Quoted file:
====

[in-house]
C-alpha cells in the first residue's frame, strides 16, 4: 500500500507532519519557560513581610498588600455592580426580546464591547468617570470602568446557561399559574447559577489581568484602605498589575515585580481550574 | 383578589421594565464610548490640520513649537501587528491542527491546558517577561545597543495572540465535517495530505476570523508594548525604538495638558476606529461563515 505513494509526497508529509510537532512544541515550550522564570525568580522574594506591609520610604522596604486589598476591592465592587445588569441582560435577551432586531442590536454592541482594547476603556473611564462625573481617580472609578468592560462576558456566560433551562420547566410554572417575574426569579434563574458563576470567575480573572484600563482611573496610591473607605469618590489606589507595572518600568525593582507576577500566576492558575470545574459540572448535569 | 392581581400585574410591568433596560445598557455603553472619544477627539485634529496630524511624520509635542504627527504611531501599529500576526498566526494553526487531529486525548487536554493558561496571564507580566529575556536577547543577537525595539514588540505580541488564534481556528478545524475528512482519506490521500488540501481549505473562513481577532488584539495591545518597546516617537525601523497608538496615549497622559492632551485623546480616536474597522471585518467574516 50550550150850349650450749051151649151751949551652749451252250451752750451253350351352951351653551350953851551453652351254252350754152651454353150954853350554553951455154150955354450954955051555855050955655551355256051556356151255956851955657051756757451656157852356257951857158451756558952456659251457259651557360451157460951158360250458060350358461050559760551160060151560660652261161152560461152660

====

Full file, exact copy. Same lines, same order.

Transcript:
[in-house]
C-alpha cells in the first residue's frame, strides 16, 4: 500500500507532519519557560513581610498588600455592580426580546464591547468617570470602568446557561399559574447559577489581568484602605498589575515585580481550574 | 383578589421594565464610548490640520513649537501587528491542527491546558517577561545597543495572540465535517495530505476570523508594548525604538495638558476606529461563515 505513494509526497508529509510537532512544541515550550522564570525568580522574594506591609520610604522596604486589598476591592465592587445588569441582560435577551432586531442590536454592541482594547476603556473611564462625573481617580472609578468592560462576558456566560433551562420547566410554572417575574426569579434563574458563576470567575480573572484600563482611573496610591473607605469618590489606589507595572518600568525593582507576577500566576492558575470545574459540572448535569 | 392581581400585574410591568433596560445598557455603553472619544477627539485634529496630524511624520509635542504627527504611531501599529500576526498566526494553526487531529486525548487536554493558561496571564507580566529575556536577547543577537525595539514588540505580541488564534481556528478545524475528512482519506490521500488540501481549505473562513481577532488584539495591545518597546516617537525601523497608538496615549497622559492632551485623546480616536474597522471585518467574516 50550550150850349650450749051151649151751949551652749451252250451752750451253350351352951351653551350953851551453652351254252350754152651454353150954853350554553951455154150955354450954955051555855050955655551355256051556356151255956851955657051756757451656157852356257951857158451756558952456659251457259651557360451157460951158360250458060350358461050559760551160060151560660652261161152560461152660